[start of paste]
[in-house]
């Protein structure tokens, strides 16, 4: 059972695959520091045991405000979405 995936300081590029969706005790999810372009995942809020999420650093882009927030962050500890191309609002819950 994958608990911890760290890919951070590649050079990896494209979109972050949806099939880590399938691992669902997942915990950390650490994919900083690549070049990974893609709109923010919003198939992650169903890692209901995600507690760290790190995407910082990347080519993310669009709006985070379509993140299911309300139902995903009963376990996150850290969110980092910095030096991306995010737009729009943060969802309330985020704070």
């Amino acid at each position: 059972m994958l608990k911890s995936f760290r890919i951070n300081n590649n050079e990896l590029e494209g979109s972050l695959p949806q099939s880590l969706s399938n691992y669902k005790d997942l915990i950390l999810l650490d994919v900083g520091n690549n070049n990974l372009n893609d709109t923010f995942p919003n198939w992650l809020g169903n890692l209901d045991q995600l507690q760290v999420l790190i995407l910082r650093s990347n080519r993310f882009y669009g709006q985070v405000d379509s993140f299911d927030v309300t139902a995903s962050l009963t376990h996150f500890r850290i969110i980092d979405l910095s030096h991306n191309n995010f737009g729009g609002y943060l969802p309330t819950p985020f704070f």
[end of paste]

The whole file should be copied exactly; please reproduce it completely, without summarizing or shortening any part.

[in-house]
């Protein structure tokens, strides 16, 4: 059972695959520091045991405000979405 995936300081590029969706005790999810372009995942809020999420650093882009927030962050500890191309609002819950 994958608990911890760290890919951070590649050079990896494209979109972050949806099939880590399938691992669902997942915990950390650490994919900083690549070049990974893609709109923010919003198939992650169903890692209901995600507690760290790190995407910082990347080519993310669009709006985070379509993140299911309300139902995903009963376990996150850290969110980092910095030096991306995010737009729009943060969802309330985020704070």
């Amino acid at each position: 059972m994958l608990k911890s995936f760290r890919i951070n300081n590649n050079e990896l590029e494209g979109s972050l695959p949806q099939s880590l969706s399938n691992y669902k005790d997942l915990i950390l999810l650490d994919v900083g520091n690549n070049n990974l372009n893609d709109t923010f995942p919003n198939w992650l809020g169903n890692l209901d045991q995600l507690q760290v999420l790190i995407l910082r650093s990347n080519r993310f882009y669009g709006q985070v405000d379509s993140f299911d927030v309300t139902a995903s962050l009963t376990h996150f500890r850290i969110i980092d979405l910095s030096h991306n191309n995010f737009g729009g609002y943060l969802p309330t819950p985020f704070f």